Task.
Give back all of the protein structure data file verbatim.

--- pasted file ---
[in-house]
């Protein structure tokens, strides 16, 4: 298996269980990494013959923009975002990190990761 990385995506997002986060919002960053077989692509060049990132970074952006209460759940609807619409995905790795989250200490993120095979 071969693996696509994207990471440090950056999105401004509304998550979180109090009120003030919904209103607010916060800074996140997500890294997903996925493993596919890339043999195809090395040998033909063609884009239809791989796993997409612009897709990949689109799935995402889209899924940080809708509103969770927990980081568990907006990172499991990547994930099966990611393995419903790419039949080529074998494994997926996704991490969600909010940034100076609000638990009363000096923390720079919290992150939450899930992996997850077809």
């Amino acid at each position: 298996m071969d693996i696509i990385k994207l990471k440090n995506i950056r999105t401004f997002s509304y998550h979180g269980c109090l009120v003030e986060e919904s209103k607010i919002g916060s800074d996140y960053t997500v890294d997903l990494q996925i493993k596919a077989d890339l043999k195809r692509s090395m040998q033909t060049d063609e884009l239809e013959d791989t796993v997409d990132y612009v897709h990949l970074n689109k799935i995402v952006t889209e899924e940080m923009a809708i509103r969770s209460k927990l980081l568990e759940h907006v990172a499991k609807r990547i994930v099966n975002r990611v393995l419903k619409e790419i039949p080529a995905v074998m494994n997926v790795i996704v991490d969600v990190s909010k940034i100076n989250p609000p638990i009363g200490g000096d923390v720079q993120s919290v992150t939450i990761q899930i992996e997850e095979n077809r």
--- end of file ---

[in-house]
């Protein structure tokens, strides 16, 4: 298996269980990494013959923009975002990190990761 990385995506997002986060919002960053077989692509060049990132970074952006209460759940609807619409995905790795989250200490993120095979 071969693996696509994207990471440090950056999105401004509304998550979180109090009120003030919904209103607010916060800074996140997500890294997903996925493993596919890339043999195809090395040998033909063609884009239809791989796993997409612009897709990949689109799935995402889209899924940080809708509103969770927990980081568990907006990172499991990547994930099966990611393995419903790419039949080529074998494994997926996704991490969600909010940034100076609000638990009363000096923390720079919290992150939450899930992996997850077809």
């Amino acid at each position: 298996m071969d693996i696509i990385k994207l990471k440090n995506i950056r999105t401004f997002s509304y998550h979180g269980c109090l009120v003030e986060e919904s209103k607010i919002g916060s800074d996140y960053t997500v890294d997903l990494q996925i493993k596919a077989d890339l043999k195809r692509s090395m040998q033909t060049d063609e884009l239809e013959d791989t796993v997409d990132y612009v897709h990949l970074n689109k799935i995402v952006t889209e899924e940080m923009a809708i509103r969770s209460k927990l980081l568990e759940h907006v990172a499991k609807r990547i994930v099966n975002r990611v393995l419903k619409e790419i039949p080529a995905v074998m494994n997926v790795i996704v991490d969600v990190s909010k940034i100076n989250p609000p638990i009363g200490g000096d923390v720079q993120s919290v992150t939450i990761q899930i992996e997850e095979n077809r």